Date: Thu, 13 Aug 2009 07:35:31 -0400
Reply-To: List Moderator <ecgrants**At_Symbol_Here**UVM.EDU>
Sender: DCHAS-L Discussion List <DCHAS-L**At_Symbol_Here**LIST.UVM.EDU>
From: List Moderator <ecgrants**At_Symbol_Here**UVM.EDU>
Subject: Re: High School Lab Safety

  From:  safesci**At_Symbol_Here**
  Subject:  Source For Middle and High School Level Chemical List
  Date:  August 12, 2009 7:51:32 PM EDT

One of what I would consider the best sources for chemical selection  
in middle and high school science labs is called "Rehab the Bio Lab!"   
The site has a large listing of what is acceptable and
what is not, the rationale, the role of the chemical hygiene officer,  
etc.  Check it out at:

Ken Roy,
Science Safety Compliance Consultant
National Science Teachers Association


From: Douglas Mandt 
Date: August 12, 2009 11:57:05 PM EDT
Subject: HS Lab Safety

Another source of lab safety is the NSTA Journal, THE SCIENCE TEACHER.
Flinn Scientific also has a lot of safety monographs and other support  
for high school labs.

The Hazardous Waste Division of King County Metro(Seattle) has been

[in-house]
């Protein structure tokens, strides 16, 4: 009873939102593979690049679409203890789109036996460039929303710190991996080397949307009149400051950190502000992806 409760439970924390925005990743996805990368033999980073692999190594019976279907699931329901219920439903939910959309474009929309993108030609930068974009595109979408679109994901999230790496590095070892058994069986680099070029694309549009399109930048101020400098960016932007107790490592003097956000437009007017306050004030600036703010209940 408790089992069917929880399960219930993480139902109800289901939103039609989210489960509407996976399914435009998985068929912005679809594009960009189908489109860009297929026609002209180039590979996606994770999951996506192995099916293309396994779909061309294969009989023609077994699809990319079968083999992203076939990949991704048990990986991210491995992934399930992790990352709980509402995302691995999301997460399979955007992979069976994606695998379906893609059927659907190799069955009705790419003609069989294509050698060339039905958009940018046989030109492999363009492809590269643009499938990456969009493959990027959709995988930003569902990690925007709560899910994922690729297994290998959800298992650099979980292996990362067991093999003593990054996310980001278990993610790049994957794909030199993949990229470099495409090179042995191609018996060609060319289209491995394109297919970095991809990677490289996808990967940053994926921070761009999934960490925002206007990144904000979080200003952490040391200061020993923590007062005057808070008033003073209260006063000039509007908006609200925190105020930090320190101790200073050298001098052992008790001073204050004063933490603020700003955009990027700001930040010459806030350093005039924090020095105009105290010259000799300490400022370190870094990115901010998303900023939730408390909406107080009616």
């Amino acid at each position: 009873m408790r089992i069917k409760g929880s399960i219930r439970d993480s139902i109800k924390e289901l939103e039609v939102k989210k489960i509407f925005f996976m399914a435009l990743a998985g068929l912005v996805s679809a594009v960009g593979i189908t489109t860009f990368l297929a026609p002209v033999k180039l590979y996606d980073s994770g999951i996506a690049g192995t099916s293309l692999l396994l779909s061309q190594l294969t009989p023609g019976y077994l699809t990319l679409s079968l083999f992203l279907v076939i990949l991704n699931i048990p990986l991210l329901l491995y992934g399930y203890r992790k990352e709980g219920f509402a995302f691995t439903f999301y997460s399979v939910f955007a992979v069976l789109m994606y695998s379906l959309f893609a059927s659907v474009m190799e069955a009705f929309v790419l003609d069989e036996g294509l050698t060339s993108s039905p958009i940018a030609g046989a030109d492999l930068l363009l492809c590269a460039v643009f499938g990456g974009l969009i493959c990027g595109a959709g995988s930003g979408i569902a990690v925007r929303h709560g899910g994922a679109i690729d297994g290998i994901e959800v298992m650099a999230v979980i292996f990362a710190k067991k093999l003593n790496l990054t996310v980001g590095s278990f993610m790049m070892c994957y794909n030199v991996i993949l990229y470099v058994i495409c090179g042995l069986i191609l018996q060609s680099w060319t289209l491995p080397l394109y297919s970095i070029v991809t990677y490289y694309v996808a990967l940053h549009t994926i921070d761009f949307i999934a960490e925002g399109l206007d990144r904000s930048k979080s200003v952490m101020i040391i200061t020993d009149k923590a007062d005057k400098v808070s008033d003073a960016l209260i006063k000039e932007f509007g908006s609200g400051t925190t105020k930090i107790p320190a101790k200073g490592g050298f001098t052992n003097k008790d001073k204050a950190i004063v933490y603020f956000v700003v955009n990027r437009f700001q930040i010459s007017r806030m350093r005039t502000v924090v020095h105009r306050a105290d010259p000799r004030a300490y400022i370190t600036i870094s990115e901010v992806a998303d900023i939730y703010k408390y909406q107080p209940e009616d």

very helpful with their Rehab the Lab program that has removed several  
tons of old, dangerous chemicals and reduced school inventories to a  
managable size in a large number of schools.

The Washington Science Teachers Association has supported lab safety  
training for several years

THE LAB SAFETY WORKSHOP  is another good source of aid for high schools.

Douglas Mandt
Science Educ. Consultant


From: kauletta**At_Symbol_Here**
Date: August 13, 2009 7:18:08 AM EDT
Subject: Re: [DCHAS-L] High School Lab Safety

The EPA also has a program "Schools Chemical Cleanout Campaign  

"From elementary school maintenance closets to high school chemistry  
labs, schools use a variety of chemicals. When they are mismanaged,  
these chemicals can put students and school personnel at risk from  
spills, fires, and other accidental exposures. Chemical accidents  
disrupt school schedules and can cost thousands of dollars to repair.

The Schools Chemical Cleanout Campaign (SC3) aims to ensure that all  
schools are free from hazards associated with mismanaged chemicals.  
SC3 gives K-12 schools information and tools to responsibly manage  
chemicals. By using the tools provided on this site and pulling  
together a team with a variety of perspectives, expertise, and  
resources you can develop a successful chemical management program.  
Schools, parents, and local organizations can partner to create a  
chemical management program that meets the unique needs of their  

Kim Auletta
Lab Safety Specialist
EH&S    Z=6200
Stony Brook University
EH&S Web site:

Remember to wash your hands!

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